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Heliosphere warping under external pressure

I hope someone out there can help me understand this better.

 
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Posted by on July 20, 2013 in Uncategorized

 

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Cancer and the immune system (briefly)

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Macrophage engulfing bacteria

 What a breath of fresh air! A good old friend of mine, who I met while in graduate school and is now living in Mexico city has been working on a couple of papers that he is submitting to some English language journals. I’ve only read one of them so far – it’s an interesting review of work that suggests that tumors actively co-opt processes of the immune system to their own advantage. His spoken English is quite good, but it’s another thing altogether to write well for a scientific publication. Lucky for me, I guess, because it gives me a way to be involved.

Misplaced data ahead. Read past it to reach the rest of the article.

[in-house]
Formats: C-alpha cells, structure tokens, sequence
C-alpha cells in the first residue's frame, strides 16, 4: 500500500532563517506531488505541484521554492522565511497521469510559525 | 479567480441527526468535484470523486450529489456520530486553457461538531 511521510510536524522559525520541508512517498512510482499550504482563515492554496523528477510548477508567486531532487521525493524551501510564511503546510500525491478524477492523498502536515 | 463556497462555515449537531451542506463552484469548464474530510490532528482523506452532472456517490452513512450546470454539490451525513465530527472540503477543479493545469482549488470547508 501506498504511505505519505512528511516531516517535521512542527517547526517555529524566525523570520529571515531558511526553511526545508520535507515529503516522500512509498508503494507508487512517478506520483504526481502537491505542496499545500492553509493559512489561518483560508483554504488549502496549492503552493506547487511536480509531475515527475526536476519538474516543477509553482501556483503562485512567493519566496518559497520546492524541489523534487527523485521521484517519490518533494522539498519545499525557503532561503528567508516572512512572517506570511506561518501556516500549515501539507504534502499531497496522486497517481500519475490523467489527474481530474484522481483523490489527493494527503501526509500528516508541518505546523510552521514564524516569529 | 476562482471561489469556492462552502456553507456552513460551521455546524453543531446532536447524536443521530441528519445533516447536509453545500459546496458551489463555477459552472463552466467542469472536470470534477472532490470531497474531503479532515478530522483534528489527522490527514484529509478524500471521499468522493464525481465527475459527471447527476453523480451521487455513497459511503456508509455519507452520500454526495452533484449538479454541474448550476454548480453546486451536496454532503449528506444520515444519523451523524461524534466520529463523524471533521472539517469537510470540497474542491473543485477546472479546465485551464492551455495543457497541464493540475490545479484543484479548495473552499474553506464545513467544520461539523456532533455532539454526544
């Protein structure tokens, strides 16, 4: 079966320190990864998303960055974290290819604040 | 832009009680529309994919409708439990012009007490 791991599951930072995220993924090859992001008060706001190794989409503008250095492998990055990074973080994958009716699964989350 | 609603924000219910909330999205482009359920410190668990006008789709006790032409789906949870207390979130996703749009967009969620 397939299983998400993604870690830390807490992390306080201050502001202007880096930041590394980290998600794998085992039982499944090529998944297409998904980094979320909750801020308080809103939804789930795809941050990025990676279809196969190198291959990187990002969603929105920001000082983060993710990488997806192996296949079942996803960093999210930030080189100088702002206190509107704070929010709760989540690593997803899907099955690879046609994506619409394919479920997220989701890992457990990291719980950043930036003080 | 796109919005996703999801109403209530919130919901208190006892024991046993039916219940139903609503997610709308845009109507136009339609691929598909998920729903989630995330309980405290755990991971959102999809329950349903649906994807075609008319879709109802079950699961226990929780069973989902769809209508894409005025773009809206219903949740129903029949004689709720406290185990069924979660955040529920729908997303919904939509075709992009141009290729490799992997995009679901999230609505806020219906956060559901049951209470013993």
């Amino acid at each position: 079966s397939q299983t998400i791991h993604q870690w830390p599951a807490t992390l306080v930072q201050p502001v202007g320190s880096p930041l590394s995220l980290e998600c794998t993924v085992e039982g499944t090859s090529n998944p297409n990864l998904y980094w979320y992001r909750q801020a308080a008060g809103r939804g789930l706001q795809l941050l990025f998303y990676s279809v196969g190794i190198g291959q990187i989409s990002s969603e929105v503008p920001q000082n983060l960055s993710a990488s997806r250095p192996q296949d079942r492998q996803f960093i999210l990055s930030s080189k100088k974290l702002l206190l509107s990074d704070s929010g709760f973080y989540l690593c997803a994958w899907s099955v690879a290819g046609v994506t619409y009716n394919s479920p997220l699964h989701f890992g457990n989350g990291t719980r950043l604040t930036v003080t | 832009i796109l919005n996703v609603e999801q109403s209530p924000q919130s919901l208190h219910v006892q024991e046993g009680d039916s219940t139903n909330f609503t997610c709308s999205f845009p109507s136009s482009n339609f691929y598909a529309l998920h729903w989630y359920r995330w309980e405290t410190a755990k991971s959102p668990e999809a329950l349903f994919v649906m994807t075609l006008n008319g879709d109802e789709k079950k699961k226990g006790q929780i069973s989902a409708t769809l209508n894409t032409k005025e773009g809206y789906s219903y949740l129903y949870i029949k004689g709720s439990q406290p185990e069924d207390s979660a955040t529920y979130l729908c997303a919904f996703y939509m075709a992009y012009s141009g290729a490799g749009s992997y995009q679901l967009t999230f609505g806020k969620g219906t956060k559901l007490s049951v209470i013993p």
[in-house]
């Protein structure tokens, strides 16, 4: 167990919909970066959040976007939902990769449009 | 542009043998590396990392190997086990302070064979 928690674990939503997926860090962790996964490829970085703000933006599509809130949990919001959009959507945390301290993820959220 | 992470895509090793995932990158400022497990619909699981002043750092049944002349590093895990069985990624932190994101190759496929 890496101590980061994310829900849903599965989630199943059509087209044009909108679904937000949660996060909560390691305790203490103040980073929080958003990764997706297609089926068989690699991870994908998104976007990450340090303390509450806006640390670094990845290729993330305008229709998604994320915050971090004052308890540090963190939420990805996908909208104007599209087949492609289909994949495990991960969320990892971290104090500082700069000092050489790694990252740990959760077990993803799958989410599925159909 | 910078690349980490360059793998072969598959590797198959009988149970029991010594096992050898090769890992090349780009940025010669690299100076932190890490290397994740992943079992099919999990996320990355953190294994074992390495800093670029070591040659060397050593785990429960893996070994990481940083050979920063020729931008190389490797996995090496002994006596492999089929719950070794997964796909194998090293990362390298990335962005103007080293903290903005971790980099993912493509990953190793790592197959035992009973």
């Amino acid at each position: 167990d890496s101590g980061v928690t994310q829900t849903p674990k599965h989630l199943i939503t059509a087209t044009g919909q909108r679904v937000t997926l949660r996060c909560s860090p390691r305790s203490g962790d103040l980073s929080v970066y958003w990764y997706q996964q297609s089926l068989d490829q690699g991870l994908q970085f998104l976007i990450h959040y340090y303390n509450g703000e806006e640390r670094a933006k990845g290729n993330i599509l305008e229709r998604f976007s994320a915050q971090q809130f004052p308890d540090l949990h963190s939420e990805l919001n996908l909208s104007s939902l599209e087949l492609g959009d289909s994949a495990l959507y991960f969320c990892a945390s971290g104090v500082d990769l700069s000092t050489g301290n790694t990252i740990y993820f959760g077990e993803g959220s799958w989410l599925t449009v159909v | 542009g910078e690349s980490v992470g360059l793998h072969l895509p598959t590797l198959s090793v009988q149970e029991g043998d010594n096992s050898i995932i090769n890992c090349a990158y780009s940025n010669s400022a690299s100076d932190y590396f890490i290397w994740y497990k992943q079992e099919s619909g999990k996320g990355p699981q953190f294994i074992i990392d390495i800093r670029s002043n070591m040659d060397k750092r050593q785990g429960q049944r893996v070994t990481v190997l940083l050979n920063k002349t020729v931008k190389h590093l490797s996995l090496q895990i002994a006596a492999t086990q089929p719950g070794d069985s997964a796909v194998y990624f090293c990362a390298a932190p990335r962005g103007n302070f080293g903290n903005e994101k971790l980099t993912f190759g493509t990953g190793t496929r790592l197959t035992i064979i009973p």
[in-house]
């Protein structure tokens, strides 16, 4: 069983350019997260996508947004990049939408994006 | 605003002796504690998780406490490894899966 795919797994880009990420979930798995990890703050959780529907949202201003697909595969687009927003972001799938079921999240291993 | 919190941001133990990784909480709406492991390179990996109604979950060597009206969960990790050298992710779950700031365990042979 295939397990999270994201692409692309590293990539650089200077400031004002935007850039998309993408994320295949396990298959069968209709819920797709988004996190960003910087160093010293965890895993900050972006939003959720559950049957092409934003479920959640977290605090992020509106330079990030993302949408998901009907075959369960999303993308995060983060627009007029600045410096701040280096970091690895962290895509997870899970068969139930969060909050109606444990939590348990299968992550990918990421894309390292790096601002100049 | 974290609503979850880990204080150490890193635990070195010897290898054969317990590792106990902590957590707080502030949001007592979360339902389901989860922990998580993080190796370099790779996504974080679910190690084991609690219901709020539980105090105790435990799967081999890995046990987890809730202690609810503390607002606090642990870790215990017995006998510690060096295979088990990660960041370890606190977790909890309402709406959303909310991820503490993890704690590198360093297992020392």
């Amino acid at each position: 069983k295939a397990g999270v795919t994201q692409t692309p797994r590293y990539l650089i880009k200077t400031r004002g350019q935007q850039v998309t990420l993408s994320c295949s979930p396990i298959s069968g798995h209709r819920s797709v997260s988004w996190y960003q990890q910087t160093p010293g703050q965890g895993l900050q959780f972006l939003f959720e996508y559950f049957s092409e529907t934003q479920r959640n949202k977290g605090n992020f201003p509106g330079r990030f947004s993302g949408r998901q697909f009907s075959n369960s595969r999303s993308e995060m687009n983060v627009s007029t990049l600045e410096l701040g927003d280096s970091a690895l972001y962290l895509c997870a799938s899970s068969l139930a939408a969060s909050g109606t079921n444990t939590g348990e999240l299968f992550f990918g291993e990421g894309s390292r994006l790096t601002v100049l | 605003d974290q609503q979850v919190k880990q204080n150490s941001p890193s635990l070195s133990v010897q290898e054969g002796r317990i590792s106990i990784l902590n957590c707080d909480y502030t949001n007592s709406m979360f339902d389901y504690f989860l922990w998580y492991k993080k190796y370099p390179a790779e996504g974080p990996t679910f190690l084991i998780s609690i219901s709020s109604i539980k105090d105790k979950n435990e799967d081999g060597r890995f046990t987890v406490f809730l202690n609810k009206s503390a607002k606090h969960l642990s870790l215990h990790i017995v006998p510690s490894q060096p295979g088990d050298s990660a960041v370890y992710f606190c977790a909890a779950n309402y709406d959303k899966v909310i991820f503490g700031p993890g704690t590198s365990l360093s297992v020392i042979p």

It is well established that the immune system functions to prevent tumor formation known as immunosurveillance. This is pretty consistent with the basic role of defending the self against any non-self target it encounters. If you’re unfamiliar with immunology and want one thing to learn, that’s it: The immune system is there to recognize a black and white world of self vs non-self. The details are complicated, but it’s fairly well worked out that through a series of positive and negative selection events you can train your immune cells to be tolerant of you (self), but reactive against anything new (non-self).